Live Functional Programming with Typed Holes

by   Cyrus Omar, et al.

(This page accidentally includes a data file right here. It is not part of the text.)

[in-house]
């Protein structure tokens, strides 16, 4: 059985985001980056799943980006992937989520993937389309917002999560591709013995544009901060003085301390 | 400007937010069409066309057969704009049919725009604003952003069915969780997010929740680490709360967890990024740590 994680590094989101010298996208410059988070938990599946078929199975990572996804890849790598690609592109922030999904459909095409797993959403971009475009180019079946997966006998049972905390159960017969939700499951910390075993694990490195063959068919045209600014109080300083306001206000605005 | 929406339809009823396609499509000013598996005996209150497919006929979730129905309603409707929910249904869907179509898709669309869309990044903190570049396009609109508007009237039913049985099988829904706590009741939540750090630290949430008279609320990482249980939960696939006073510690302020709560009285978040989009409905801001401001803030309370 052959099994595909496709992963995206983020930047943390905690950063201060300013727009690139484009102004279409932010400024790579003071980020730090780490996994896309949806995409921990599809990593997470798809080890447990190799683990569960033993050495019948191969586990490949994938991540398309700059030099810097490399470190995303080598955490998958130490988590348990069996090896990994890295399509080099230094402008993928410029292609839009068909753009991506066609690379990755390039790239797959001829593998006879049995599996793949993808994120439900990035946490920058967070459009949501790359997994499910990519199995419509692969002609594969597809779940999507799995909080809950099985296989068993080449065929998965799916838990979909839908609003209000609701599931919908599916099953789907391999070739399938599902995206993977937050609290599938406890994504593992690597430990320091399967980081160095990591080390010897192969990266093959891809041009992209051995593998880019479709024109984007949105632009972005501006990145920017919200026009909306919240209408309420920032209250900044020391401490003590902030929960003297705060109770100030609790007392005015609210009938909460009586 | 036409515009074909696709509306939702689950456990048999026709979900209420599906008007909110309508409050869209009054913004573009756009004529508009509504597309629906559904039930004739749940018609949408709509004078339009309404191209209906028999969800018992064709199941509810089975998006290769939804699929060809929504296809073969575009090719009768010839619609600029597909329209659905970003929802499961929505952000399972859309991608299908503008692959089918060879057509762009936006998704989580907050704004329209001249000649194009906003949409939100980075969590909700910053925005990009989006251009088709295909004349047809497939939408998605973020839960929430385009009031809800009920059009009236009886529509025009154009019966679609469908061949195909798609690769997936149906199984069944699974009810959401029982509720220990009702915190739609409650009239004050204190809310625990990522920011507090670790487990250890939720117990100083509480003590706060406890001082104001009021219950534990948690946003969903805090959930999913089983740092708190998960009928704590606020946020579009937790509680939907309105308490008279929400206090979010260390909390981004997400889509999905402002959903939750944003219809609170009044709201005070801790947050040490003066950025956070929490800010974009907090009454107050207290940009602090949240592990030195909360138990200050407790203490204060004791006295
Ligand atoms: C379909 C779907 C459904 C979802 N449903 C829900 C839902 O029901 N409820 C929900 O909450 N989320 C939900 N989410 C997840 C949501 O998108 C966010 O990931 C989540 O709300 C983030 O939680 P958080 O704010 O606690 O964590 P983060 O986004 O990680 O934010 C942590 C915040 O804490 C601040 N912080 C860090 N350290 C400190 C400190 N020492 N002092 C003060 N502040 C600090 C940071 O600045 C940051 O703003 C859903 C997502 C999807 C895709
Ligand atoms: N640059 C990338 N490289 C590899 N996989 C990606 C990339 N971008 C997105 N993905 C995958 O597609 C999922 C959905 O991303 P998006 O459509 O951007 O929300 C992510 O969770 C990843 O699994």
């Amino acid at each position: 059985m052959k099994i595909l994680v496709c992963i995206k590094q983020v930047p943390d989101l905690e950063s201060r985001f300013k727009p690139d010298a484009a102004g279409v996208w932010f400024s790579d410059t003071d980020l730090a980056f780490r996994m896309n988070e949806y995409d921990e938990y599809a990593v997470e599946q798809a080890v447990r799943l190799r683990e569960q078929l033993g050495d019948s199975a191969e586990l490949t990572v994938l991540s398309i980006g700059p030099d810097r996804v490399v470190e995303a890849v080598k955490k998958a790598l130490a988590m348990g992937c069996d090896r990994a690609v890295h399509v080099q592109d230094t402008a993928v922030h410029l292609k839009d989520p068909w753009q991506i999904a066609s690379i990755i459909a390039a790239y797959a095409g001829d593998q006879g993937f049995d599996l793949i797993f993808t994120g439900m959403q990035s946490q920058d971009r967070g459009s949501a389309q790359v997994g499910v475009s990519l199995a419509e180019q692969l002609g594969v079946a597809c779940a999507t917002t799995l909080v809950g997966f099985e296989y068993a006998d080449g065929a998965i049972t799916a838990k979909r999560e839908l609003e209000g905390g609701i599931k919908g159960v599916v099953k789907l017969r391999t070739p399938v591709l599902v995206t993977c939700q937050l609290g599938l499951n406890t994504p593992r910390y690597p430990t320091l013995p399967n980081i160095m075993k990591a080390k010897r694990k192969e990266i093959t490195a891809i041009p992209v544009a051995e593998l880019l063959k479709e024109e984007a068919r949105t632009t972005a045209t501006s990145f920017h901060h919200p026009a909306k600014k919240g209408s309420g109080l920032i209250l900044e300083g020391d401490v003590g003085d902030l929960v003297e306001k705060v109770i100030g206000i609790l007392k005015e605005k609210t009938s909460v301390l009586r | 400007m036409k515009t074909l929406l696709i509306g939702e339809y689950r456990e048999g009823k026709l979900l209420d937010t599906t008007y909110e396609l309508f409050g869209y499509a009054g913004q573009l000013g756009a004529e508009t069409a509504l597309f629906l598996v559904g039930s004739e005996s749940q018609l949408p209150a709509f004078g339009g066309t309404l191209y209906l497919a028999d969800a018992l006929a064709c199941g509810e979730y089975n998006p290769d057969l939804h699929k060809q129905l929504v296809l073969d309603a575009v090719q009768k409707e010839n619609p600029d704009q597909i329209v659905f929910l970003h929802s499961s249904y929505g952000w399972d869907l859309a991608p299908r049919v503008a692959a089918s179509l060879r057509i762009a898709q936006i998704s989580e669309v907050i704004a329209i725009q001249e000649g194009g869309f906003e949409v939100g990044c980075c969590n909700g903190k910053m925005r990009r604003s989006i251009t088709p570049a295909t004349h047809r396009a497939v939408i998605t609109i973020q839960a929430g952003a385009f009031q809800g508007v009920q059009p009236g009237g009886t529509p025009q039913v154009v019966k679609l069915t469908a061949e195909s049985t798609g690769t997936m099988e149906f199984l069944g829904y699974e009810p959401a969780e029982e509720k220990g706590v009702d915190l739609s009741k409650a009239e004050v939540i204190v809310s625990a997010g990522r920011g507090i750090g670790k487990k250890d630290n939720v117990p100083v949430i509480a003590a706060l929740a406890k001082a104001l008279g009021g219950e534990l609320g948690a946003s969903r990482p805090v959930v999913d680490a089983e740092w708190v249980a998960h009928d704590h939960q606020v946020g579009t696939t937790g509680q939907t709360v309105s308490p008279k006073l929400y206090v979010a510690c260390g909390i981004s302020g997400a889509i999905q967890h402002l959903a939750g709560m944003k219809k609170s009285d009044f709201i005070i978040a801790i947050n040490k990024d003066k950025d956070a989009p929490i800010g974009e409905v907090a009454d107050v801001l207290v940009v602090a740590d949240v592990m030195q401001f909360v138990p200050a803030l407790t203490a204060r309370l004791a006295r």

This paper develops a dynamic semantics for incomplete functional programs, based in part on the static semantics for incomplete functional programs developed in our recent work. We model incomplete functional programs as expressions with holes, with empty holes standing for missing expressions or types, and non-empty holes operating as "membranes" around static and dynamic type inconsistencies. Rather than aborting with an exception when evaluation encounters any of these holes (as in several existing systems), evaluation proceeds "around" the holes, performing as much of the remaining computation as is possible and tracking the closure around each hole instance as it flows through the program. Various editor services can report information from these hole closures to help the programmer decide how to fill a hole. They also enable a "fill-and-resume" feature that avoids the need to restart evaluation after edits that amount to hole filling. Formally, the semantics draws from both gradual type theory (to handle type holes) and contextual modal type theory (which provides a logical foundation for hole closures), and develops additional technical machinery necessary to continue evaluation past the various hole forms and to prove important metatheoretic properties. We have mechanized the core formal development using the Agda proof assistant. We also describe a simple implementation, called HazelnutLive, that inserts holes as necessary during the editing process to guarantee that every edit state has some (possibly incomplete) type, based in part on the Hazelnut edit action calculus in our recent work. Taken together with the type safety property that this paper establishes, the result is a proof-of-concept live typed functional programming environment where dynamic feedback is truly continuous, i.e. it is available for every possible edit state.


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